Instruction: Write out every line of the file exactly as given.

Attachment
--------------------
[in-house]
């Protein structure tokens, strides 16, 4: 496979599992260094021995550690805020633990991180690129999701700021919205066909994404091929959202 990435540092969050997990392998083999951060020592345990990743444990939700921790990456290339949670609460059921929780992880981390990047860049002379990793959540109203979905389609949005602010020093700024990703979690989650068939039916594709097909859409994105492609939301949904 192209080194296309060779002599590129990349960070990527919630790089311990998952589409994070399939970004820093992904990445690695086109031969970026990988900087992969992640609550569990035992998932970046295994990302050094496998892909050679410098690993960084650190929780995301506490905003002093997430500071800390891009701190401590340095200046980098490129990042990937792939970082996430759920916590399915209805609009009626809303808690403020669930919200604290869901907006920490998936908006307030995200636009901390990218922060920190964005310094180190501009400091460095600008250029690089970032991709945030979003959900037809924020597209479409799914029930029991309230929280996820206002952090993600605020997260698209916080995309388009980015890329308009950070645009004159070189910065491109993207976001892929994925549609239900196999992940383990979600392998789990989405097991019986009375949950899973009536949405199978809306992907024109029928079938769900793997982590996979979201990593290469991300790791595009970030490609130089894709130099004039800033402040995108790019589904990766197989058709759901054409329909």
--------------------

[in-house]
């Protein structure tokens, strides 16, 4: 496979599992260094021995550690805020633990991180690129999701700021919205066909994404091929959202 990435540092969050997990392998083999951060020592345990990743444990939700921790990456290339949670609460059921929780992880981390990047860049002379990793959540109203979905389609949005602010020093700024990703979690989650068939039916594709097909859409994105492609939301949904 192209080194296309060779002599590129990349960070990527919630790089311990998952589409994070399939970004820093992904990445690695086109031969970026990988900087992969992640609550569990035992998932970046295994990302050094496998892909050679410098690993960084650190929780995301506490905003002093997430500071800390891009701190401590340095200046980098490129990042990937792939970082996430759920916590399915209805609009009626809303808690403020669930919200604290869901907006920490998936908006307030995200636009901390990218922060920190964005310094180190501009400091460095600008250029690089970032991709945030979003959900037809924020597209479409799914029930029991309230929280996820206002952090993600605020997260698209916080995309388009980015890329308009950070645009004159070189910065491109993207976001892929994925549609239900196999992940383990979600392998789990989405097991019986009375949950899973009536949405199978809306992907024109029928079938769900793997982590996979979201990593290469991300790791595009970030490609130089894709130099004039800033402040995108790019589904990766197989058709759901054409329909």